A CALL has gone to the Ministry of Finance and Economic Planning (MOFEP), the Bank of Ghana (BOG) and the Government’s development partners to collaborate with Rural and Community Banks (RCBs) to achieve some level of financial literacy among the populace, especially those who lived in the rural areas.
The Administrator of the Brong Ahafo Regional Chapter of the Association of Rural Banks (ARB), Mr Collins Offinam Takyi, made the call at a public forum at Sunyani, as part of activities marking the regional financial week celebration on the theme: “Financial literacy—Knowledge is money”.
Mr Gyasi said majority of the country’s population lived in the rural areas that had no access to financial services, investment products and education.
He, therefore, stressed the need for the Government to partner RCBs operating in the countryside to reach out to them.
According to him, the collaboration, apart from helping to educate the people on financial matters and other investment products, would encourage the rural people to develop a banking culture and help mop up the excess liquidity in the system.
Speaking on the topic: “The role of RCBs”, Mr Takyi said the RCBs were already providing institutional finance to the rural and agriculture sectors, and also acted as a catalyst for rural development.
He said the Government could, therefore, rely on them to raise the level of financial awareness among the people in those areas for them to adopt lifestyles to improve on their lot.
Mr Takyi stated that if the nation was to achieve a 100 per cent financial literacy, then the Government and the central bank must work closely with rural banks operating in the rural areas where the bulk of the people lived.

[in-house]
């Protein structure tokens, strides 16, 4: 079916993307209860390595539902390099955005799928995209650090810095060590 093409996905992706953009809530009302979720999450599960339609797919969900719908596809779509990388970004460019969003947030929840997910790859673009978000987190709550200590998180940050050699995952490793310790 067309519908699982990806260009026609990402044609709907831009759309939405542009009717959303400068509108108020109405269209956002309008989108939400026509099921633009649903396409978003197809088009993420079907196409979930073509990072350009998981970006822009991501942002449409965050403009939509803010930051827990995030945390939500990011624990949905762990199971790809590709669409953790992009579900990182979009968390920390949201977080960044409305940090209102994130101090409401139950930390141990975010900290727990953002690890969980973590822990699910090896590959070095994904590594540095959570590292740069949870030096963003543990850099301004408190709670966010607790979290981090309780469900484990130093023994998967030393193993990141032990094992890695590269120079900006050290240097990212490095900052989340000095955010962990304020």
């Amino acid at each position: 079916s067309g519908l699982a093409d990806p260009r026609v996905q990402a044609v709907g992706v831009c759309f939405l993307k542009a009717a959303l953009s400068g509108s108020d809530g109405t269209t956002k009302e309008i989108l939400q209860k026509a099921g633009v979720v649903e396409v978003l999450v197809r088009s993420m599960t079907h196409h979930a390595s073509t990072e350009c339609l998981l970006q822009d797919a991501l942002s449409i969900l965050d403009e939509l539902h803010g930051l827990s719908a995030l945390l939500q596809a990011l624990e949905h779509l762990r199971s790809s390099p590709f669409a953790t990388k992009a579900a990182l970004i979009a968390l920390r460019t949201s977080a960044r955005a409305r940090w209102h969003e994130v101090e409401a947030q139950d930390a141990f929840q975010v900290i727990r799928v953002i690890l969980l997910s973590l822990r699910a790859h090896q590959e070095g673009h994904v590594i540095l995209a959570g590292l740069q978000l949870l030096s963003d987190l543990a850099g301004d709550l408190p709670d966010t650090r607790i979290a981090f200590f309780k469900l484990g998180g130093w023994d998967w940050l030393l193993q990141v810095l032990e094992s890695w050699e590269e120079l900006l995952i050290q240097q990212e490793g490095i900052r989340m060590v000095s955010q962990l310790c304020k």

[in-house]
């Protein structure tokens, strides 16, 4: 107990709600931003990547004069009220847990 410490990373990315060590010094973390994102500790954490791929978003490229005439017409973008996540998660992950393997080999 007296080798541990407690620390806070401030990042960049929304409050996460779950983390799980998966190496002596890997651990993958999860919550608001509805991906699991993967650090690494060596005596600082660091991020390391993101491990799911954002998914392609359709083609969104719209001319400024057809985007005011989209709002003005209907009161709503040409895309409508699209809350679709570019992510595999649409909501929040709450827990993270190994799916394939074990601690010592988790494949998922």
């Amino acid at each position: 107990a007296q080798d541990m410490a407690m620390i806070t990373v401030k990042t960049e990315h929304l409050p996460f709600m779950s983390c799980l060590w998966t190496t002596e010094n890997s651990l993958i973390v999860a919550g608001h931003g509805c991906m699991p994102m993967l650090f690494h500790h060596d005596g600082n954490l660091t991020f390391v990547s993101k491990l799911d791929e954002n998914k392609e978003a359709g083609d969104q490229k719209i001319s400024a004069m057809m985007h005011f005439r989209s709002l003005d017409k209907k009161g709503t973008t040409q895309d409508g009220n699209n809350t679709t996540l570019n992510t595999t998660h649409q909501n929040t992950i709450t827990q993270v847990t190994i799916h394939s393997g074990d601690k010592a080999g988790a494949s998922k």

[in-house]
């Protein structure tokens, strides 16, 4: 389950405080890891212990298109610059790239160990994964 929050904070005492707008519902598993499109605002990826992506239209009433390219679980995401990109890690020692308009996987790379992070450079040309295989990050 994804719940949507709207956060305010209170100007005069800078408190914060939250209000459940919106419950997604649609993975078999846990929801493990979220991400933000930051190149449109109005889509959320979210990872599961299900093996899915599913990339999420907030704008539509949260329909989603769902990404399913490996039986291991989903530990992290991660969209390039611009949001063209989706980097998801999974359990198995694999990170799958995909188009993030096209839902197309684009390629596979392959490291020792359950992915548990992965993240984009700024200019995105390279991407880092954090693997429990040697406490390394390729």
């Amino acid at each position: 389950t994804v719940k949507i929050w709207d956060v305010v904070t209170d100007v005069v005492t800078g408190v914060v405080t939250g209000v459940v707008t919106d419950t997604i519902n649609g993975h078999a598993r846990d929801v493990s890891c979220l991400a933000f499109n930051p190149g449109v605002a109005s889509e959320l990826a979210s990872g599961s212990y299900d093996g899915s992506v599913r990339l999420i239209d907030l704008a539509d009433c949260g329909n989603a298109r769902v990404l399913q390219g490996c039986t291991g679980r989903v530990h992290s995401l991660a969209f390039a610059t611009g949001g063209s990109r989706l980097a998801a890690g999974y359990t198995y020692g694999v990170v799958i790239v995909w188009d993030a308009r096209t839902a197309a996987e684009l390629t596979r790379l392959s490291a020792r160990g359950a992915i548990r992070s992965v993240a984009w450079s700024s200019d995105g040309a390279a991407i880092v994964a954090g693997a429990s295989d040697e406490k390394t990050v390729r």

He observed further that if the country was to attain its vision of becoming a middle income country and reduce poverty, then the financial knowledge of the populace, especially those in rural communities should be heightened to help them make an informed financial choices to improve on their standard of living.
“Here we are talking about a segment of the society who contributed to the Gross Domestic Product (GDP) of the country yet they cannot manage their finances well as a result of lack of knowledge”, he stressed.
Mr Takyi stated that the RCBs were already playing their part in the financial literacy of the people in rural communities in the country and also helping the people to grow their businesses, adding “this can be deepened if the Government could collaborate effectively with RCBs to work in that direction”.
He commended the Government for instituting the financial literacy week but called for the spread of the celebration to the grassroots level where majority of the people lived.
A representative from the MOFEP, Mr Alexander Adusei said the national financial literacy week celebration was a welcome event for the nation as it aspired to middle income status.
Some of the participants at the forum also commended the Government for instituting the financial literacy week and expressed the hope that it would be sustained to help educate the people in the various investment products available.
They also called on the various financial institutions to reduce the cumbersome nature of their operations since that was a factor that had discouraged many Ghanaians from patronising banking services.
Other speakers at the forum were Messrs Osman Abudulai, Robert Whadah, Karim Hamidu and Daniel Ohene Owusu, who represented the Ghana Association of Bankers, National Insurance Commission, Securities Commission, the BOG, respectively and Ms Vera Geraldo of XDS Service.